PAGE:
A characteristic piece by this noted Hopi potter, whose skill in carving out layers of clay, and texturing and coloring the complex designs, has been recognized with ribbons from every major Indian art show – and reference books as well.
His recognizable style bridges traditional and contemporary techniques and effects.
His work illustrates themes of Hopi life with realism, ancient symbols, and wonderful detail.
He used a variety of techniques on this pot: carving, sgrafitto (lightly etching), and painting with both natural clay slips and vivid colors, mostly natural.
This lively pot is decorative ,as well as ceremonially accurate.
On one side, you see a lovely, mellow Sunface, partially obscured by a black-bearded kachina, the Longhair, or Rain-Bringer.
This colorful design seems almost three-dimensional, and symbolizes the ideal balance of sun and rain which will result in a bountiful harvest.
Look at the intricate designs that represent embroidery on the kachina’s belt, and the pastel rainbow of colors in the sun’s rays, around the pale aqua face.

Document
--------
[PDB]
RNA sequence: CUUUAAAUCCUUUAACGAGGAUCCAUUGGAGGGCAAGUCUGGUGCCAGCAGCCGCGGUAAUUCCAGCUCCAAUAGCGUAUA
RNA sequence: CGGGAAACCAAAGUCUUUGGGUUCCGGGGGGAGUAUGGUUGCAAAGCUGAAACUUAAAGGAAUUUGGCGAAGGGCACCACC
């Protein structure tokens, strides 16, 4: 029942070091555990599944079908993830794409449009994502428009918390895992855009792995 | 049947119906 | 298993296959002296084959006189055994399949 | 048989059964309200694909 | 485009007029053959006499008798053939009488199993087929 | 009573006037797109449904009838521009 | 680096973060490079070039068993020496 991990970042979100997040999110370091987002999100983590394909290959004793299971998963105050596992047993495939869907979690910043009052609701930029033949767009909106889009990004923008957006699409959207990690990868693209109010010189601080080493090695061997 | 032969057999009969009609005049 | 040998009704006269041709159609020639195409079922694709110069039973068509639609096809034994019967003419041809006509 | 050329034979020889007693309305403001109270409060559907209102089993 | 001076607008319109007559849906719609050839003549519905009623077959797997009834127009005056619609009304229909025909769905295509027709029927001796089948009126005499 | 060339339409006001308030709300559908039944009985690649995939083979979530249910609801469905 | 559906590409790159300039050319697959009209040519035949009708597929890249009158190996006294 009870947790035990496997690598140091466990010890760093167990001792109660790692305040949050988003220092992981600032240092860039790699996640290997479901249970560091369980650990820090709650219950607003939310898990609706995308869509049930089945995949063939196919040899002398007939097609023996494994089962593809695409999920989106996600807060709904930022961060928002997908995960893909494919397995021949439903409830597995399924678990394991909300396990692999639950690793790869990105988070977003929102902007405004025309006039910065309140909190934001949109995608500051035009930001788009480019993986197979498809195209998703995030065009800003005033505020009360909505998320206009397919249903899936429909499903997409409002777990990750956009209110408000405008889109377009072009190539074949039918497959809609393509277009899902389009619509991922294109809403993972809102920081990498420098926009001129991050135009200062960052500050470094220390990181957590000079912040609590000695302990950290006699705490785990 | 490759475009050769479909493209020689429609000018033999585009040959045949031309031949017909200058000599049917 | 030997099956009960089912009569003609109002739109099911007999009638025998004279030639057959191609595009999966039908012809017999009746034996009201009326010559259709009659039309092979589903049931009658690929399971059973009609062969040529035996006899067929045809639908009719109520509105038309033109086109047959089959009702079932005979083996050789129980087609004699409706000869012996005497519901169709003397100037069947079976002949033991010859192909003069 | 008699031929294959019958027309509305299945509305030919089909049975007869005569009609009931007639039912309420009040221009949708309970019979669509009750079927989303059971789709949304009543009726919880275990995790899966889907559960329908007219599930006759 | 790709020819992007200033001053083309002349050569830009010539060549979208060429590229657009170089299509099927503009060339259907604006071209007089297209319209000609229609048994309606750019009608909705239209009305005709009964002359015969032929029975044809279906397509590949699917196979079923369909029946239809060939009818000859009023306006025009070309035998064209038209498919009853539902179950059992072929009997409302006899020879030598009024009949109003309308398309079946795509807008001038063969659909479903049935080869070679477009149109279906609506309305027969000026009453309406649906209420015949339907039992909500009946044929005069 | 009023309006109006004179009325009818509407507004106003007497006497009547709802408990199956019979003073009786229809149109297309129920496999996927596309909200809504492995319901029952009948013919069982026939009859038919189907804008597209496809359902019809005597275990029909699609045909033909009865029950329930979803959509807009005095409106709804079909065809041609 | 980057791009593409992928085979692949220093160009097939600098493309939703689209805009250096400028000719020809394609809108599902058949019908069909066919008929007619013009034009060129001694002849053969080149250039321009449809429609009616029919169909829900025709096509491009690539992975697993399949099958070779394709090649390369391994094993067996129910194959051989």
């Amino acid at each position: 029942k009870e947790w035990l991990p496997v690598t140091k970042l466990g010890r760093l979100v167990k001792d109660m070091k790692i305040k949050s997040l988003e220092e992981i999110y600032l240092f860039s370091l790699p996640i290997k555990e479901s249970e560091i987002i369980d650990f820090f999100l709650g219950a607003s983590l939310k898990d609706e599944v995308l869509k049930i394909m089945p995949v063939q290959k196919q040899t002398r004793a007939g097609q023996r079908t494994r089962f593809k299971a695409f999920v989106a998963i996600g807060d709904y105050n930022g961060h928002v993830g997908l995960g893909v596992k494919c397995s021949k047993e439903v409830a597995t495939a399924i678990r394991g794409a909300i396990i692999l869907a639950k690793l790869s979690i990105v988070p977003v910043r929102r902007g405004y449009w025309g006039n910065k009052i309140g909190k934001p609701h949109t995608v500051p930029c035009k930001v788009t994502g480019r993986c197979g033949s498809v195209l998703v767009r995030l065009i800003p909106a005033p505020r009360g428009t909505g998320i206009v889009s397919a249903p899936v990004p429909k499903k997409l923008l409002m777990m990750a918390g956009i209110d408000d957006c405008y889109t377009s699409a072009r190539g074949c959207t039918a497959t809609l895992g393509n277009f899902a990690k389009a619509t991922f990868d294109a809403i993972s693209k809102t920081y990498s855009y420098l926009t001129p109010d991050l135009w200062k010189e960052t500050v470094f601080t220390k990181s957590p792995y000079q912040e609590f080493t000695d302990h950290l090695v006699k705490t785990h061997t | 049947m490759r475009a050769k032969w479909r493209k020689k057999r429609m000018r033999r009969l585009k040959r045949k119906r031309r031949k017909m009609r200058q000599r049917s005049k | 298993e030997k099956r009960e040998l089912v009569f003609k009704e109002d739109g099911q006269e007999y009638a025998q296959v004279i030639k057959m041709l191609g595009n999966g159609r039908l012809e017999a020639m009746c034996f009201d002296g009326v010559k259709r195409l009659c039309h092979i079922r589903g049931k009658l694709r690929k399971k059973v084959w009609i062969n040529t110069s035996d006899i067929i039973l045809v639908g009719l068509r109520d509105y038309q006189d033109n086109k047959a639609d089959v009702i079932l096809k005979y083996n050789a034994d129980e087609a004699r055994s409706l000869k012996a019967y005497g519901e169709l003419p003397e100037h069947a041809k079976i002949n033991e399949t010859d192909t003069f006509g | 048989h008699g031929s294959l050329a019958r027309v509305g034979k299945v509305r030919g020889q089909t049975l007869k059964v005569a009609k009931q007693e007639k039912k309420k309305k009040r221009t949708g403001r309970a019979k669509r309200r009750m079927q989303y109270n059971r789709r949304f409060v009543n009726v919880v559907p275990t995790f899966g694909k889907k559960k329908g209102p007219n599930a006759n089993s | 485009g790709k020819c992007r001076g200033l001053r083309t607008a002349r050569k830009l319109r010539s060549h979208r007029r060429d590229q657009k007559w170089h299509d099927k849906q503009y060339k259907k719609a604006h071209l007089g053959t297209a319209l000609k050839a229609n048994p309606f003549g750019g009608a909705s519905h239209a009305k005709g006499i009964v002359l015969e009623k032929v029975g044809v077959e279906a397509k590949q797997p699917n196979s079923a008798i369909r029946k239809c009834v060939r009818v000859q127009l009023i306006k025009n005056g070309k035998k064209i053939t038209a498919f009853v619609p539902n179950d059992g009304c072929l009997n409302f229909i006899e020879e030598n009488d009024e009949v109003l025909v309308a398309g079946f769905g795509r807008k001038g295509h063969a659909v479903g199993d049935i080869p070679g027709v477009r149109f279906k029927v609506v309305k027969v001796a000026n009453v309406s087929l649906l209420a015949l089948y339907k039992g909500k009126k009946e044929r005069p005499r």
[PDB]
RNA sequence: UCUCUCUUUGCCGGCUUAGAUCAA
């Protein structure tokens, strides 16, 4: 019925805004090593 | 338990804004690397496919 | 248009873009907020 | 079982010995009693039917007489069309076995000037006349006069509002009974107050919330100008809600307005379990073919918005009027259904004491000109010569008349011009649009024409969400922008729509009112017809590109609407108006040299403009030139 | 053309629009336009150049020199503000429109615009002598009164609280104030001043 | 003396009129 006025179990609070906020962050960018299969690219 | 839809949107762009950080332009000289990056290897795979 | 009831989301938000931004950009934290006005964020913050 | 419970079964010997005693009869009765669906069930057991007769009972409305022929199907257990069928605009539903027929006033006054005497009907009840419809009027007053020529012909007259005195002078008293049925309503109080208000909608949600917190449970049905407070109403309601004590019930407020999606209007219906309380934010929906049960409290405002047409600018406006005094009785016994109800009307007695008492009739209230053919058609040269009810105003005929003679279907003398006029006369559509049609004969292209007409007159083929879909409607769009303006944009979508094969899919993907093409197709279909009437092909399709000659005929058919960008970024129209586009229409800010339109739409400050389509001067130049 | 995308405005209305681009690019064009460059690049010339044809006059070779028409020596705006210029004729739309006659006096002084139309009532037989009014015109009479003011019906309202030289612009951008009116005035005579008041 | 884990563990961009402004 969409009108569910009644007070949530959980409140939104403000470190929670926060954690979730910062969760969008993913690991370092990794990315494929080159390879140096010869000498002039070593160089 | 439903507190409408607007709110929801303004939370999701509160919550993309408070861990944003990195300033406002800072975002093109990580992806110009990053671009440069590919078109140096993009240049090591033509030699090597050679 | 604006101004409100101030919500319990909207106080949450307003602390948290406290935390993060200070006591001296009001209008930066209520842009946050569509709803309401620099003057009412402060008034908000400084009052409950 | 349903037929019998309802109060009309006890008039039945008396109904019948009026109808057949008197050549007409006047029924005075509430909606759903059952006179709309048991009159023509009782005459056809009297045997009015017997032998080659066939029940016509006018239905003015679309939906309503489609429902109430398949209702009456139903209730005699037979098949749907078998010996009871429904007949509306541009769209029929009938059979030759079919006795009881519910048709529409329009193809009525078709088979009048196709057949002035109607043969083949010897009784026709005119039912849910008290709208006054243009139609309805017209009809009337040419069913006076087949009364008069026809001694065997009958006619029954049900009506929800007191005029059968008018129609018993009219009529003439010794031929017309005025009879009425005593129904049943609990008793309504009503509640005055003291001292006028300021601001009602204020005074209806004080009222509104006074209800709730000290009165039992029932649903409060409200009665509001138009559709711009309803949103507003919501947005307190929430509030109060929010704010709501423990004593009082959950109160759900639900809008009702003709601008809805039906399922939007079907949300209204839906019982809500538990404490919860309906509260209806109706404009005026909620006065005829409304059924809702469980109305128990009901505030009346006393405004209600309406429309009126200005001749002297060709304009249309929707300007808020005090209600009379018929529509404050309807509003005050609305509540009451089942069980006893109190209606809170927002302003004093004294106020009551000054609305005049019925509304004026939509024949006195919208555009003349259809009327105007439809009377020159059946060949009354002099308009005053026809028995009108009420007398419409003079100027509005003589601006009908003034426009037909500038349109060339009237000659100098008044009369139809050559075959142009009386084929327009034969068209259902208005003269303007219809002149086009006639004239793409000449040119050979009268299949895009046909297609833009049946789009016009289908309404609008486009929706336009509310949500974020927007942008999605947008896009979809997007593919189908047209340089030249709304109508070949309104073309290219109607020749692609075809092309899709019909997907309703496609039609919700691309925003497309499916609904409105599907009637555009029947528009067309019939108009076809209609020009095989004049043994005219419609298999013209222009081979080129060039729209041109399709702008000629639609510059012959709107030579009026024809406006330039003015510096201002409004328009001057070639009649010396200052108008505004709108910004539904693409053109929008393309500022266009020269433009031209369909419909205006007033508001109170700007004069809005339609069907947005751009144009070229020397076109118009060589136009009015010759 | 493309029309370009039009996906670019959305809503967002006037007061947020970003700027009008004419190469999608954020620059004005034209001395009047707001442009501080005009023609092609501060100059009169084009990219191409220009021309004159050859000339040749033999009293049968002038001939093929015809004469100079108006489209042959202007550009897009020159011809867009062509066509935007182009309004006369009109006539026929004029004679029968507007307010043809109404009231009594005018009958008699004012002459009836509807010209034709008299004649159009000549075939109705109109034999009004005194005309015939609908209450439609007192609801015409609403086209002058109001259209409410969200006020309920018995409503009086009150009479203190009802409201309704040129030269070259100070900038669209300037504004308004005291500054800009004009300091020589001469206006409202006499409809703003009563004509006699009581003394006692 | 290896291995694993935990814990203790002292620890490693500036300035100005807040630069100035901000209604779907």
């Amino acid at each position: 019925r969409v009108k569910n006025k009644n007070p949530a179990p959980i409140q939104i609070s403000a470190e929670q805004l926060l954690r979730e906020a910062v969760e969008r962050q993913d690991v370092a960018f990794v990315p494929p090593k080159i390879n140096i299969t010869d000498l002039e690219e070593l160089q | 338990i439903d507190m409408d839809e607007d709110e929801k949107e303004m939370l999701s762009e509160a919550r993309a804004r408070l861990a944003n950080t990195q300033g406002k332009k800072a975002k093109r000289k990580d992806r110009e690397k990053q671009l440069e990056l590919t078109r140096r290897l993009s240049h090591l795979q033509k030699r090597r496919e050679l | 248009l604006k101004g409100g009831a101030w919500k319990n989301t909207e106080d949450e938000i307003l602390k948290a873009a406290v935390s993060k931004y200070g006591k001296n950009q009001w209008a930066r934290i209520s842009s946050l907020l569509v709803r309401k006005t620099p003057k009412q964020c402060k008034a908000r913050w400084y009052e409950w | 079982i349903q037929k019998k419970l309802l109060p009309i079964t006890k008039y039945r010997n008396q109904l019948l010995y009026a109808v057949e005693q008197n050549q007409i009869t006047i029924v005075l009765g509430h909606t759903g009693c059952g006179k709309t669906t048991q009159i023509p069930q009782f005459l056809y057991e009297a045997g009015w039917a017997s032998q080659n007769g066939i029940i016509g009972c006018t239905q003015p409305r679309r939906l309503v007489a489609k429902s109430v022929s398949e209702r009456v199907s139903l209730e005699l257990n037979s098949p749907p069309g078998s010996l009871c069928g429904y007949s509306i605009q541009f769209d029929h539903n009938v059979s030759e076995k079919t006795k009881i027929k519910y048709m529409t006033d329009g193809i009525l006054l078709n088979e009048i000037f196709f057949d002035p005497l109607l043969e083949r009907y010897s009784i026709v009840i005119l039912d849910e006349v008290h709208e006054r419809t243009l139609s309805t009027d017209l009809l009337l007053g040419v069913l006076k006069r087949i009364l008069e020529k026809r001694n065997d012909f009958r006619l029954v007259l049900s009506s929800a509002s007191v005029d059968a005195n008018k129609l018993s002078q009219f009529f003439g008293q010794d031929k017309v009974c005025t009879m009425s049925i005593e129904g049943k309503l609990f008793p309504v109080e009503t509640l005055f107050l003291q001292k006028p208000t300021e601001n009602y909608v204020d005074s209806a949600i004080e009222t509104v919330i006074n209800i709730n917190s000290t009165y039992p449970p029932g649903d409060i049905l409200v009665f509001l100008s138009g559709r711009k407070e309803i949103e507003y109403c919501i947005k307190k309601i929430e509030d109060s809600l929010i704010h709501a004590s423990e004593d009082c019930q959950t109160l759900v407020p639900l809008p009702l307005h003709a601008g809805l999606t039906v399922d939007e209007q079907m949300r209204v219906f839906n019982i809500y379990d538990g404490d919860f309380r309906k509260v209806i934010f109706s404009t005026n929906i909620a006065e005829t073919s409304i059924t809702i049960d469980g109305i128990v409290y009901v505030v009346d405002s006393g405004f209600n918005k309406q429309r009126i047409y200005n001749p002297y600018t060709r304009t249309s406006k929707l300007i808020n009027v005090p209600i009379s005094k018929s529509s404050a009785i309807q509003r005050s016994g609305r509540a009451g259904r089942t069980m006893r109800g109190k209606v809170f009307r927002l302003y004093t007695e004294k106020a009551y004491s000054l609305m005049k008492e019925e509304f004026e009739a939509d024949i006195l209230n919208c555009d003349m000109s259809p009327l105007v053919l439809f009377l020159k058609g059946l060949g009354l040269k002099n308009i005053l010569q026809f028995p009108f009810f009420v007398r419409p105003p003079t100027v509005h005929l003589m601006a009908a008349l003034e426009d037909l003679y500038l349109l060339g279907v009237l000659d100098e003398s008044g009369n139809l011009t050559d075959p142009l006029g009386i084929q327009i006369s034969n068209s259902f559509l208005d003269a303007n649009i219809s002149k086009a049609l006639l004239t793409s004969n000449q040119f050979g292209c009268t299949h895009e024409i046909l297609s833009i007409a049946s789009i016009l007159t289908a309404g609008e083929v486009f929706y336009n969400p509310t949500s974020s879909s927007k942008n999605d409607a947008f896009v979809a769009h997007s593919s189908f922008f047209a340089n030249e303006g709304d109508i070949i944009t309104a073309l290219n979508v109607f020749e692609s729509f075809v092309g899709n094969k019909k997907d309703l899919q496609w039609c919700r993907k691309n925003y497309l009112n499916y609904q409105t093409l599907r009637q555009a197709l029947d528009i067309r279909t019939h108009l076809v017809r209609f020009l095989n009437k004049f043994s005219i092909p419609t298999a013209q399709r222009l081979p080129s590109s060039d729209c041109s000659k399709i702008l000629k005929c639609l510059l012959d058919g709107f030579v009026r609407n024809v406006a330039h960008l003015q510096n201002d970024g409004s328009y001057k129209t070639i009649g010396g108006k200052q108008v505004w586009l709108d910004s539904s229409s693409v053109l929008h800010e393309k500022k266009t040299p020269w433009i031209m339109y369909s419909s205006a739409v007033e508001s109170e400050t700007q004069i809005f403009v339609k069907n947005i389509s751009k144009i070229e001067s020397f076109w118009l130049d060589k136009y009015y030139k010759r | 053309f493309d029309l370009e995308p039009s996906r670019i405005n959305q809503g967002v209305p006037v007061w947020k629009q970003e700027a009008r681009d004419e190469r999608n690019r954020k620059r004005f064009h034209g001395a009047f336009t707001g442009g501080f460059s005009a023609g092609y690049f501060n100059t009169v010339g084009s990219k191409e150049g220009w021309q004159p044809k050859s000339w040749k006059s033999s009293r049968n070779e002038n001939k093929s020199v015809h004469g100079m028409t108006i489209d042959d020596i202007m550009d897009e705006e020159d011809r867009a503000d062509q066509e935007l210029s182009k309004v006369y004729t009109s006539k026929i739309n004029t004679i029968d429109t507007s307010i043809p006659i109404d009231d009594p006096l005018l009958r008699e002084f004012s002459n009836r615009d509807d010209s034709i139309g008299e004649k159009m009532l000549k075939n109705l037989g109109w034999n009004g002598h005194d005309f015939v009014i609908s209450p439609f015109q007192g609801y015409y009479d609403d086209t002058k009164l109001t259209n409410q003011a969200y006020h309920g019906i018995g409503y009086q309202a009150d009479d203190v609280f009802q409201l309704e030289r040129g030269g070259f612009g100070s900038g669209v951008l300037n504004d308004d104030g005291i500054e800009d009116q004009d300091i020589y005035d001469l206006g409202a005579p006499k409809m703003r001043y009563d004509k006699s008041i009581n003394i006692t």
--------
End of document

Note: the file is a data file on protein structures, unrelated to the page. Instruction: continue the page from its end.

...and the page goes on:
On the other side, a large hand holds an eagle feather, symbol of prayers.
Whether this is a human hand, praying for that balance of Nature, or a heavenly hand, receiving the prayer, is up to you, the viewer.
The third design is an irregularly shaped black band that undulates around the hand. Numerous petroglyph figures and symbols of fertility, water, winds and clouds, and a little cornstalk, fill that space, emphasizing the theme of the piece.
With carving, meticulous painting and detail, the effect of this seed pot is as characteristically rich as the artist’s larger pieces.